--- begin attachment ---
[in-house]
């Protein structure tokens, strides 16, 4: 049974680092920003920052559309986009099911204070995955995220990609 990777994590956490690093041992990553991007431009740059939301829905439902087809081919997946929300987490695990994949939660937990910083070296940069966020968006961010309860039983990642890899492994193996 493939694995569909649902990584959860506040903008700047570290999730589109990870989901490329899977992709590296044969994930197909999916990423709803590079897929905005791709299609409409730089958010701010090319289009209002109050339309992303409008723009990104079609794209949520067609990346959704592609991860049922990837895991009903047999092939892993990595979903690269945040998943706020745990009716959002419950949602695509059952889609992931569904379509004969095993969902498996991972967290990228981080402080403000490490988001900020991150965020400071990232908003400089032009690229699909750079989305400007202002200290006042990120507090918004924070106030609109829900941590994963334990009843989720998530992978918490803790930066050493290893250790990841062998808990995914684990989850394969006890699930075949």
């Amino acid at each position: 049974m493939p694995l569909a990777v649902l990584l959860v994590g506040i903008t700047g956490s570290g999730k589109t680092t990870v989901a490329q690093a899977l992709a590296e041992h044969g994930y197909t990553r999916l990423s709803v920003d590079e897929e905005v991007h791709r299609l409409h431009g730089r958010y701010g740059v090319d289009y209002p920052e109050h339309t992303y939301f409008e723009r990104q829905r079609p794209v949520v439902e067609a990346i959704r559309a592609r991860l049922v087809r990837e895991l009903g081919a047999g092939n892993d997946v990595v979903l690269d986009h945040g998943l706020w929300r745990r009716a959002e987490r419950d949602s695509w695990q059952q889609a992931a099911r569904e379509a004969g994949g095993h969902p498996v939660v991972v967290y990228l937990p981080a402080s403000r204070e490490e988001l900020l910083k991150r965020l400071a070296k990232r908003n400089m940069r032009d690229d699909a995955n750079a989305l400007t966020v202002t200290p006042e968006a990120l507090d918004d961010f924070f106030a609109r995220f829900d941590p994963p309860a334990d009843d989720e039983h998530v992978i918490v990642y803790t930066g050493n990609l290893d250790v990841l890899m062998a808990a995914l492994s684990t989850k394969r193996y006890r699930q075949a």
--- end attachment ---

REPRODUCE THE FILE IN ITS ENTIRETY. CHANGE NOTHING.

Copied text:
[in-house]
């Protein structure tokens, strides 16, 4: 049974680092920003920052559309986009099911204070995955995220990609 990777994590956490690093041992990553991007431009740059939301829905439902087809081919997946929300987490695990994949939660937990910083070296940069966020968006961010309860039983990642890899492994193996 493939694995569909649902990584959860506040903008700047570290999730589109990870989901490329899977992709590296044969994930197909999916990423709803590079897929905005791709299609409409730089958010701010090319289009209002109050339309992303409008723009990104079609794209949520067609990346959704592609991860049922990837895991009903047999092939892993990595979903690269945040998943706020745990009716959002419950949602695509059952889609992931569904379509004969095993969902498996991972967290990228981080402080403000490490988001900020991150965020400071990232908003400089032009690229699909750079989305400007202002200290006042990120507090918004924070106030609109829900941590994963334990009843989720998530992978918490803790930066050493290893250790990841062998808990995914684990989850394969006890699930075949």
């Amino acid at each position: 049974m493939p694995l569909a990777v649902l990584l959860v994590g506040i903008t700047g956490s570290g999730k589109t680092t990870v989901a490329q690093a899977l992709a590296e041992h044969g994930y197909t990553r999916l990423s709803v920003d590079e897929e905005v991007h791709r299609l409409h431009g730089r958010y701010g740059v090319d289009y209002p920052e109050h339309t992303y939301f409008e723009r990104q829905r079609p794209v949520v439902e067609a990346i959704r559309a592609r991860l049922v087809r990837e895991l009903g081919a047999g092939n892993d997946v990595v979903l690269d986009h945040g998943l706020w929300r745990r009716a959002e987490r419950d949602s695509w695990q059952q889609a992931a099911r569904e379509a004969g994949g095993h969902p498996v939660v991972v967290y990228l937990p981080a402080s403000r204070e490490e988001l900020l910083k991150r965020l400071a070296k990232r908003n400089m940069r032009d690229d699909a995955n750079a989305l400007t966020v202002t200290p006042e968006a990120l507090d918004d961010f924070f106030a609109r995220f829900d941590p994963p309860a334990d009843d989720e039983h998530v992978i918490v990642y803790t930066g050493n990609l290893d250790v990841l890899m062998a808990a995914l492994s684990t989850k394969r193996y006890r699930q075949a």